For artificial lighting, replace incandescent bulbs with compact fluorescent bulbs.  Fluorescents use one-quarter the amount of electricity of incandescent and last approximately nine times longer.  For an even more efficient light option consider LED.  For more information about horse barn-friendly lighting, visit equilumination.com.

Place outside lighting on motion detectors.  An excellent way to conserve further is with the use of solar panels.  A small solar panel may be all that is required to generate enough power to open electric gates or keep a water heater running or provide charge to an electric fence.

7.  Pest control: 

Where there are horses there are flies.  Where there’s grain, there are rodents.

Careful construction, horse pasture management, and manure composting can go a long way toward minimizing flies.  No matter how hard you try, the flies will still show up and rodents will invade the barn.  A natural and effective pest control device is the use of predator wasps.  Flysheets and natural sprays containing citronella can give the final layer of control.  If barn swallows come to nest, don’t chase them away as they love feasting on flies.

Proper grain storage is crucial for keeping rats and mice to a minimum.  For additional protection add a barn cat.

Remember that any little bit of greening up will improve the value so when you are ready to put your equestrian luxury estate up for sale you’ll get your highest value.  Start small and keep taking small steps toward a green and more environmentally friendly horse barn and equestrian farm.  Whatever steps you take will make for a cleaner barn and more productive farm.  Your horses will be healthier and happier.  And, not insignificantly, the property values of the your Appalachian Smoky Mountain equestrian estate will increase.

When you are ready to buy or put your horse farm up for sale, contact us for outstanding service.

Control Pasture Weed Growth to Increase the Value of Your Horse Farm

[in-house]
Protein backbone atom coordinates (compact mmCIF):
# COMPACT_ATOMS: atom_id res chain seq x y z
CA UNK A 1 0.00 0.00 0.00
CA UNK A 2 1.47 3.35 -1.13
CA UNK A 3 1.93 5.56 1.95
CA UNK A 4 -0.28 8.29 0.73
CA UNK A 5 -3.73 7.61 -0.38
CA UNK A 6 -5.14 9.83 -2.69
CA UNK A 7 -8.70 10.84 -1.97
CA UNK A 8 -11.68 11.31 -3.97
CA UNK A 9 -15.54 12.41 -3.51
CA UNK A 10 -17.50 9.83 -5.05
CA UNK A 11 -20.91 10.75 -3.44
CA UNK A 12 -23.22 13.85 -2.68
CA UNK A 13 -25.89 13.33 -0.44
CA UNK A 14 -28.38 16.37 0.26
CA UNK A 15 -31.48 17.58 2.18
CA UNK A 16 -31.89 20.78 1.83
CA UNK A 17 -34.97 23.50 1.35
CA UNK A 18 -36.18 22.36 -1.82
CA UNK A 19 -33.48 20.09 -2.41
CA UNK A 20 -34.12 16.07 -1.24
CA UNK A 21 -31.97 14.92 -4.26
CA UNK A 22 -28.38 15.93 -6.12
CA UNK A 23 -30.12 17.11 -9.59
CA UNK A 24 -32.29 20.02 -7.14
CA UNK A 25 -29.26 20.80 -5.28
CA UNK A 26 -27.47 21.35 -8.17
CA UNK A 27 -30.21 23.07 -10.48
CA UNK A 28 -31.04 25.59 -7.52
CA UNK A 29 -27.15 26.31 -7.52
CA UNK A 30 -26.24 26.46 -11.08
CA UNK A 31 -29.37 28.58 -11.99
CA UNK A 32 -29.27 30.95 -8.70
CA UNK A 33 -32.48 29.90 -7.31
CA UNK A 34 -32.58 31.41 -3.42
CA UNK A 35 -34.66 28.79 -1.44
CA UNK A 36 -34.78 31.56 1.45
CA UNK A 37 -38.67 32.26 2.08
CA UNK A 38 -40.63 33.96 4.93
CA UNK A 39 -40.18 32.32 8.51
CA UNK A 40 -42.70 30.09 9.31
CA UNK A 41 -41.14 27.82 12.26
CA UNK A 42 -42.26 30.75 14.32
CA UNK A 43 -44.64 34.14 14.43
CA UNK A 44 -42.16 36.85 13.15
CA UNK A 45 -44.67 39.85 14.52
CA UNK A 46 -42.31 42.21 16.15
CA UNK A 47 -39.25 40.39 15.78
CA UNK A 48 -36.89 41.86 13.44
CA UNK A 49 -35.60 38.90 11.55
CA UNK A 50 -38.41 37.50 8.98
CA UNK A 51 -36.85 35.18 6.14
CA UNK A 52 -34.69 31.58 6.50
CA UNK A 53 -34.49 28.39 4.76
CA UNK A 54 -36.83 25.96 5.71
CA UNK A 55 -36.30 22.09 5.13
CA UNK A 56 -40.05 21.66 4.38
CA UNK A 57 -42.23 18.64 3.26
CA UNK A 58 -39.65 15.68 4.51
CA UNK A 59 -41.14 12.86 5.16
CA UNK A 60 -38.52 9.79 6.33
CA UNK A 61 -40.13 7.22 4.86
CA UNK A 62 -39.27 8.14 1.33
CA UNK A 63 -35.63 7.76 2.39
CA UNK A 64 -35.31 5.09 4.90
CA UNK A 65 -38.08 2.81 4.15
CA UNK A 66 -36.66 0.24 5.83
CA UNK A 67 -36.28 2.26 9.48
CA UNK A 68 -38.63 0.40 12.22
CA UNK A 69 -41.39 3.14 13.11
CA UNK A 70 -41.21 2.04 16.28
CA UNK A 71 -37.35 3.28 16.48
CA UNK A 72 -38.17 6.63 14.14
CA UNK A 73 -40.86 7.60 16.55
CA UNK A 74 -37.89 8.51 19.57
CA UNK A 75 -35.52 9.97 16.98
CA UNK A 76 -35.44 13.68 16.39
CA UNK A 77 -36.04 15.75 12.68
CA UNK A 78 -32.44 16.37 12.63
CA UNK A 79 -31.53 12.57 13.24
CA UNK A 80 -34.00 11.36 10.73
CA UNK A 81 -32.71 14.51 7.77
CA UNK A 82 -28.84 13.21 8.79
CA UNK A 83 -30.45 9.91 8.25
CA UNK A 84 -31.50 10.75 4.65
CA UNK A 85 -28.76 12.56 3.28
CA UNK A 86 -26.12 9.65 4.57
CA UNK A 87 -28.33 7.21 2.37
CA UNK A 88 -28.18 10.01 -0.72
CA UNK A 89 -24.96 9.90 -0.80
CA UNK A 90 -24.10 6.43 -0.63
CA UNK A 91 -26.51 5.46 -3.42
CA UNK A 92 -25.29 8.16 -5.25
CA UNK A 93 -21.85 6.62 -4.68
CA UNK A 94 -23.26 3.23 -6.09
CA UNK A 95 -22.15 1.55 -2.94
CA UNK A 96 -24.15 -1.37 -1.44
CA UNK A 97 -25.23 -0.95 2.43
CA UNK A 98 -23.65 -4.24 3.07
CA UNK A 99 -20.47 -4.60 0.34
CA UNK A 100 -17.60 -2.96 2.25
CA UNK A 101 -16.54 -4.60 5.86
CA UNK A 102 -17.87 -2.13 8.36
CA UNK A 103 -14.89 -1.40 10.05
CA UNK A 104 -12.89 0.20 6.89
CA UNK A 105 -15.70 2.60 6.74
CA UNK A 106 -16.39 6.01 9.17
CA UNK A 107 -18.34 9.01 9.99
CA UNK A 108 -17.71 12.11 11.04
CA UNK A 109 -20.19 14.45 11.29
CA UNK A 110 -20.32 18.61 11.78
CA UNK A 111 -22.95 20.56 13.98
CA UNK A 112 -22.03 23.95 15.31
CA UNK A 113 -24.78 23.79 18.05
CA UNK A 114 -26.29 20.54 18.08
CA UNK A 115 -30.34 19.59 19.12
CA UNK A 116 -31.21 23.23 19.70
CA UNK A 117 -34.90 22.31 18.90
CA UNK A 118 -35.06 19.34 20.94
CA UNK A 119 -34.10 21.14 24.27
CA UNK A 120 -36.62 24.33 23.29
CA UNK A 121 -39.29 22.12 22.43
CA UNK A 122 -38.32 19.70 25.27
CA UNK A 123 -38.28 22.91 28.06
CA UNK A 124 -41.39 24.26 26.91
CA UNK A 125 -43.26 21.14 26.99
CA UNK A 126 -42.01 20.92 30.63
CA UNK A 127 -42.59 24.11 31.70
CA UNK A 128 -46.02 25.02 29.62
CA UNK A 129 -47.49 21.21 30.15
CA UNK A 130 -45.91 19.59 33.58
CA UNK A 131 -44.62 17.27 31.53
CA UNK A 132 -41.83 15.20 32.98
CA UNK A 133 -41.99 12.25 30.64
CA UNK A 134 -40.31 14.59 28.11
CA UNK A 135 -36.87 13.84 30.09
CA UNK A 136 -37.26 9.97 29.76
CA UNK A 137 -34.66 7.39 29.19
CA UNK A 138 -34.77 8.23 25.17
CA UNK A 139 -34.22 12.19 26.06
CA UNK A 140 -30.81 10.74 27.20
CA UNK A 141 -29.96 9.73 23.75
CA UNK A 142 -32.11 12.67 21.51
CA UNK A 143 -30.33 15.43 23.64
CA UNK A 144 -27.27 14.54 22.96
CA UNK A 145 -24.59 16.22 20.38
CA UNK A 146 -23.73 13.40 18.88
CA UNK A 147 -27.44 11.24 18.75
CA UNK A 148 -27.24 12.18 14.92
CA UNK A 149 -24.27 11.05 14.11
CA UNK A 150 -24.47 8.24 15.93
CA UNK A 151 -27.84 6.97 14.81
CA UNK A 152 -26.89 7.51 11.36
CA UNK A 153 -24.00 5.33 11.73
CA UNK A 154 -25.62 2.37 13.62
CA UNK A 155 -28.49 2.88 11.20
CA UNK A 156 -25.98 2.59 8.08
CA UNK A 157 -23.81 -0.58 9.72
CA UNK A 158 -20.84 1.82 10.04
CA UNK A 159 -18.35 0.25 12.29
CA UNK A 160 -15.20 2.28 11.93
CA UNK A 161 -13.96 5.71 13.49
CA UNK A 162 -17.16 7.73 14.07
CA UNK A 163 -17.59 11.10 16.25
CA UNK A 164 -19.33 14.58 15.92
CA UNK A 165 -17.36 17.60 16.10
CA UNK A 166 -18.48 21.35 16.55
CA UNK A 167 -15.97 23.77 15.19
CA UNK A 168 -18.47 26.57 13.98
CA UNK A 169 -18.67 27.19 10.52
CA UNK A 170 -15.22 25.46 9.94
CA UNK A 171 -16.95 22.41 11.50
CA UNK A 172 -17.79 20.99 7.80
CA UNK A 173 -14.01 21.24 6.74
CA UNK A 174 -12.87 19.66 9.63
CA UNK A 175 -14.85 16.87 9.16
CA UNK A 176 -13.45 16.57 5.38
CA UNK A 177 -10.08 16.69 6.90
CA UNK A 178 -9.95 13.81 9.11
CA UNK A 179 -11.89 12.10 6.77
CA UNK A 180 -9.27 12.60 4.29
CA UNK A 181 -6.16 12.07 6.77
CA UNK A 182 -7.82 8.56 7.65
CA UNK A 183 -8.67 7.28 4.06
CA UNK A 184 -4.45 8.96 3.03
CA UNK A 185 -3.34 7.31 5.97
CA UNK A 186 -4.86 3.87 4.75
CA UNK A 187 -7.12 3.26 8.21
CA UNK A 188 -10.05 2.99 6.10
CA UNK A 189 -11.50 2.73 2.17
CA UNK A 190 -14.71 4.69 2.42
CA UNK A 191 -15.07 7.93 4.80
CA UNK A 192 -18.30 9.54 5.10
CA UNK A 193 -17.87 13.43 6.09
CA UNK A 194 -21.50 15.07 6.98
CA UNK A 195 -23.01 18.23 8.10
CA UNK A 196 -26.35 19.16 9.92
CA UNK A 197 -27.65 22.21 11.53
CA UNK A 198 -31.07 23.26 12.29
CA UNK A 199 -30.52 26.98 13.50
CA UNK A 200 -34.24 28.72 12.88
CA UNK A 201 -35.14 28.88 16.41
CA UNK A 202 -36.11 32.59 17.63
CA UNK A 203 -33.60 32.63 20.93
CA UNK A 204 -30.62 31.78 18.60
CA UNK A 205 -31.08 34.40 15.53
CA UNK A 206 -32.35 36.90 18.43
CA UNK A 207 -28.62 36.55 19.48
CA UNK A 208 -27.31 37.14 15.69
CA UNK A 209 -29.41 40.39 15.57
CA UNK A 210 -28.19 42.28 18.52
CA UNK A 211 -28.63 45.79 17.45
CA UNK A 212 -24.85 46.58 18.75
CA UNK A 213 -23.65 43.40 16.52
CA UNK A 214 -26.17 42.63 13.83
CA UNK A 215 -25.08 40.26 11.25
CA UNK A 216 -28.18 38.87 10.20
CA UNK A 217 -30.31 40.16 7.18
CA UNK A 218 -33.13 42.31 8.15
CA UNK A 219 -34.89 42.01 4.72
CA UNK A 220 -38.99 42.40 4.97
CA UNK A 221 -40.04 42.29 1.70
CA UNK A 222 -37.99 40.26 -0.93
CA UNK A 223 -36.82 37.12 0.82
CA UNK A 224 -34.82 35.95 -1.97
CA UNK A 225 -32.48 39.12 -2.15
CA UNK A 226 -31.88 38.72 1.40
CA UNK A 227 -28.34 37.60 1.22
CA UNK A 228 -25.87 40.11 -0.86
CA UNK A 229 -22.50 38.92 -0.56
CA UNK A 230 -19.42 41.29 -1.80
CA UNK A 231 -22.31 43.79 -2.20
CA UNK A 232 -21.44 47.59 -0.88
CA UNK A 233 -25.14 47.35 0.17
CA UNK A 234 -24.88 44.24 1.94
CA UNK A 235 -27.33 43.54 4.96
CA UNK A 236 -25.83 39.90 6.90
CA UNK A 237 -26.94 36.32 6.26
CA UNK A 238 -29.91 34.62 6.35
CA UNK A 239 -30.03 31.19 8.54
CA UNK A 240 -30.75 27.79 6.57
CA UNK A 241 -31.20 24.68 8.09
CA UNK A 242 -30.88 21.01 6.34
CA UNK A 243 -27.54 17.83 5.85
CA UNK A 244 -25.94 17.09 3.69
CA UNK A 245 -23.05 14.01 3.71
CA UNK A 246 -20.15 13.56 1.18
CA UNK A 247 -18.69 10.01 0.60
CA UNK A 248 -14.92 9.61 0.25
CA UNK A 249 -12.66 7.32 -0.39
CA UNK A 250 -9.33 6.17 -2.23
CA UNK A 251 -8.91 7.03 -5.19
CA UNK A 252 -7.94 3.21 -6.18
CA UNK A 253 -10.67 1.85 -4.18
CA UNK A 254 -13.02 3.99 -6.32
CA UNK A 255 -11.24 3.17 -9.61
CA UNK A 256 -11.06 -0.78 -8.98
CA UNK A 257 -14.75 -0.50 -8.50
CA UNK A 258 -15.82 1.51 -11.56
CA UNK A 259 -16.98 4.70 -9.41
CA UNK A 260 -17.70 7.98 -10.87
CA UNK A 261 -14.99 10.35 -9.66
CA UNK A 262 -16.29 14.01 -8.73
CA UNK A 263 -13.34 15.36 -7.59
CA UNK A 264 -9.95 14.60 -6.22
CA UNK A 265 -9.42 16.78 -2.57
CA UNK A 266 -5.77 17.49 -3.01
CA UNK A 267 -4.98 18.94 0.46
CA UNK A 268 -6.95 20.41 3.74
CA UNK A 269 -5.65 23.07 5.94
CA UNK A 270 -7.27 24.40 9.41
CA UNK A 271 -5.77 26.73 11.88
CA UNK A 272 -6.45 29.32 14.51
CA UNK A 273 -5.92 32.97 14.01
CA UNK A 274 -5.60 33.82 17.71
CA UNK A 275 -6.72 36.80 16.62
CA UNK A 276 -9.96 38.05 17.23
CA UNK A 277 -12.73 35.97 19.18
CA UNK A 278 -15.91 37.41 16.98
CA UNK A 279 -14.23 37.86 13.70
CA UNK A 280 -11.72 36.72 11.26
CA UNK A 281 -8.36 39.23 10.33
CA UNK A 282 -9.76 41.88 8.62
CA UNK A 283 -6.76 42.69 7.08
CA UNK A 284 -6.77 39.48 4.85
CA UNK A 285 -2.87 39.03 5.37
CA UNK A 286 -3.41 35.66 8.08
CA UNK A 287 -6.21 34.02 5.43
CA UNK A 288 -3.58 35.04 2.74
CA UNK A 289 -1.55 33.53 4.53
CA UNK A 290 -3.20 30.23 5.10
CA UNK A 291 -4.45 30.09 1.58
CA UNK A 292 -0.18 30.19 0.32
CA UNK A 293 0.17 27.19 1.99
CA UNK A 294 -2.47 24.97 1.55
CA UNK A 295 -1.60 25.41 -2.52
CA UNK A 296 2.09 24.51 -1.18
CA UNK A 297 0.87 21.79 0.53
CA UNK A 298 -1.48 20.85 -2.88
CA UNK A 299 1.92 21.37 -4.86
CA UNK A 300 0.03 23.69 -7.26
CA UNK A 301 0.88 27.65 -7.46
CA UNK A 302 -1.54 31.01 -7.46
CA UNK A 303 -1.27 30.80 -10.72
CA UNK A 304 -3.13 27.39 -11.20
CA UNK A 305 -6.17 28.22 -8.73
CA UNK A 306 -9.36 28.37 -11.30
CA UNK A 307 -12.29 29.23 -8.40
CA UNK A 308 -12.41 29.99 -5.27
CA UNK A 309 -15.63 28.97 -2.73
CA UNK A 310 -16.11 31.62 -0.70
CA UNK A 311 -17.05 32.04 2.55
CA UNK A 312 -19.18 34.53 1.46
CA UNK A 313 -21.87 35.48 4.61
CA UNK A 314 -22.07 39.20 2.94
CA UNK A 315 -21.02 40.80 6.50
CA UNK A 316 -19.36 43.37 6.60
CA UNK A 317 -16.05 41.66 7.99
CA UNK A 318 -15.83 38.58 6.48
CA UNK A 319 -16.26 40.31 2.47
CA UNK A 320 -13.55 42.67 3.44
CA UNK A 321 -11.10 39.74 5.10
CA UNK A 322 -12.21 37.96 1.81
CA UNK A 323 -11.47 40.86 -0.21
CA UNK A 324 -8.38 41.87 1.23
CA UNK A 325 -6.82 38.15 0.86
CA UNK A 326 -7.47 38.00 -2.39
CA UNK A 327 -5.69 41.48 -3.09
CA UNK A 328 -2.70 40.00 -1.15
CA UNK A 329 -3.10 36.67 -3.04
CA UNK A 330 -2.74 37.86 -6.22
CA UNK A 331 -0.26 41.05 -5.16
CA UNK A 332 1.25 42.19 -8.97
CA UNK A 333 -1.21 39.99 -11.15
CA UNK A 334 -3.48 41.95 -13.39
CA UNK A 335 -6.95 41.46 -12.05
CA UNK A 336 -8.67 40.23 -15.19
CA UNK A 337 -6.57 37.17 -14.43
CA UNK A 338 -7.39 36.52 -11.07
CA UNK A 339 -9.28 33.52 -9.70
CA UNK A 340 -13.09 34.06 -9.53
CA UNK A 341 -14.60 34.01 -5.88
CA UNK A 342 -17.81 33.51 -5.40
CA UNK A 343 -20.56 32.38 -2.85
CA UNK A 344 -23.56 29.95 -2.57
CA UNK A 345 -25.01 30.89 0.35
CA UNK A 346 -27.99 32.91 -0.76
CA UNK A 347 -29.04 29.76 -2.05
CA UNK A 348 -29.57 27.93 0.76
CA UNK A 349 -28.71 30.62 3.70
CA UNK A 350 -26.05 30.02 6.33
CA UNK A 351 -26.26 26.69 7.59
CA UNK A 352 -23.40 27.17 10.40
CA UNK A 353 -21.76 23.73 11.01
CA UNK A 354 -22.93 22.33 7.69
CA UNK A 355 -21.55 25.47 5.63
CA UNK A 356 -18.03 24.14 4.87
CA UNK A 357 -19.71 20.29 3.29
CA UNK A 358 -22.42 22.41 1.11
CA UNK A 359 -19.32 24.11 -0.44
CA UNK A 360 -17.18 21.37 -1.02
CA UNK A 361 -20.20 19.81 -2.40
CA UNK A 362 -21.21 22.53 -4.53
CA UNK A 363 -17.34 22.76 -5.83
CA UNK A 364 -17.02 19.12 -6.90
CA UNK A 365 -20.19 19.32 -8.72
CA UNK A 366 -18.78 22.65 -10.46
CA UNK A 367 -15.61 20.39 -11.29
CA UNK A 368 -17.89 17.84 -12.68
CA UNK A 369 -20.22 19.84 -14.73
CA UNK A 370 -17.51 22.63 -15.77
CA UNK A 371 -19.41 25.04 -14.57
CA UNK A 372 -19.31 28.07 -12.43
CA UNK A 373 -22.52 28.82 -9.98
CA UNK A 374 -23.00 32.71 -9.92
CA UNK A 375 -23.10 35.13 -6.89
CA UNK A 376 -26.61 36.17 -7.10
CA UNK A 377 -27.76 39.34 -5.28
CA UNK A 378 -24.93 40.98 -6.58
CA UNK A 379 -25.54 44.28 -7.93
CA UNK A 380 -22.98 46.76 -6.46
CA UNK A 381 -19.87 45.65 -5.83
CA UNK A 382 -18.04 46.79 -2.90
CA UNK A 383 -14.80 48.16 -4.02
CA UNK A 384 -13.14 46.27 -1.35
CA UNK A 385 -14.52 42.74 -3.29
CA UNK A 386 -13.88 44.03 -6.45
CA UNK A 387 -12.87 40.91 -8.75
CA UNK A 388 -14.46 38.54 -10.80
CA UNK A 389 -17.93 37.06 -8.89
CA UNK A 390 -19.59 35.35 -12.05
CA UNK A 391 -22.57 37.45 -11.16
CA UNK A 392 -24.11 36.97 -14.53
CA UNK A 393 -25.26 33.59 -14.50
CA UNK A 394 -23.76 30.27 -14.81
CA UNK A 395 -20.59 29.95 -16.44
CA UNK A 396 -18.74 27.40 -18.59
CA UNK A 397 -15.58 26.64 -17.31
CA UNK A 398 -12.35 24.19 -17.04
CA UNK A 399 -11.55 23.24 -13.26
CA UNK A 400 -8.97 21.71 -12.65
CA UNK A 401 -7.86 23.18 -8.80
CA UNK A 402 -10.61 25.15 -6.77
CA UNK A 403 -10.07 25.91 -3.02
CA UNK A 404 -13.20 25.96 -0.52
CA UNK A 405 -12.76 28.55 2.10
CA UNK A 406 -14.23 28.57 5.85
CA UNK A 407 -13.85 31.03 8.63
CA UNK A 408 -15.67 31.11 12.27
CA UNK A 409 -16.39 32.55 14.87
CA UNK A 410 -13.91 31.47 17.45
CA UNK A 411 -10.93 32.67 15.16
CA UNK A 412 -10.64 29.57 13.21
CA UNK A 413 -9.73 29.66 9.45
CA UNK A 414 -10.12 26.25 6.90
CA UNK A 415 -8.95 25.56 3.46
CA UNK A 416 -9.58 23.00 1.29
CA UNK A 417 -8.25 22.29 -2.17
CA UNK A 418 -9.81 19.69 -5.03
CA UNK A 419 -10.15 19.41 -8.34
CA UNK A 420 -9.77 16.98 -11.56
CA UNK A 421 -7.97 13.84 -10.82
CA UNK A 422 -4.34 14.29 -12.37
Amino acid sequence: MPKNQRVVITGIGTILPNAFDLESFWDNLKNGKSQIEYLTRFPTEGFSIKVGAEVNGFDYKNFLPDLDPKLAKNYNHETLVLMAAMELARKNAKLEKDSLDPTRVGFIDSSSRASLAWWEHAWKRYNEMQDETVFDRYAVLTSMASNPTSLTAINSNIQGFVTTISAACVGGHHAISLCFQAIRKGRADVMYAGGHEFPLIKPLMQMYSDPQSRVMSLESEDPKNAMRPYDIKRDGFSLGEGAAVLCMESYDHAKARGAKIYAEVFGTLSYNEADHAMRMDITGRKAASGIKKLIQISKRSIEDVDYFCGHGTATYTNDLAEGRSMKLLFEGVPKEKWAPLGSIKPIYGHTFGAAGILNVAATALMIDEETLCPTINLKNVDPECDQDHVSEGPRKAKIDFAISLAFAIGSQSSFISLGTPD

Well Maintained Horse Pastures Provide a Positive Selling point for Buyers of Equestrian Estates

Healthy Pasture for Healthy Horses

Horse property owners in the Smoky Mountains of Western North Carolina know that weeds will invade the best managed pasture.  It is, therefore, no surprise to horse owners that constant vigilance is required to maintain the health of any horse pasture.

Most weeds are not poisonous for horses.  Nevertheless, if allowed to dominate a horse pasture the presence of any type of weed will reduce the quality of the forage and diminish the nutritional value for the horses.

Poisonous varieties can range from mildly toxic to lethal.  It is important for horse owners to be able to identify the species that can be a threat to the health and even the life of the horse.

The Horse: Your Guide to Equine Health Care, published by the University of Kentucky College of Agriculture produced a slide presentation illustrating some of the more common weeds found in pastures in the Appalachian regions of North Carolina.

Taking a moment to review the slide presentation to familiarize yourself with the common weeds in the Western North Carolina area will provide guidance for pasture improvement that will increase your horse property value but more importantly, it might just save the life of your horse.

Though poisonous the yellow Buttercup you see on the off side of the horse tastes so bad that he fortunately avoids eating it

When you’re ready to buy or put your horse farm up for sale, contact Steed Talker Realty for specialized service.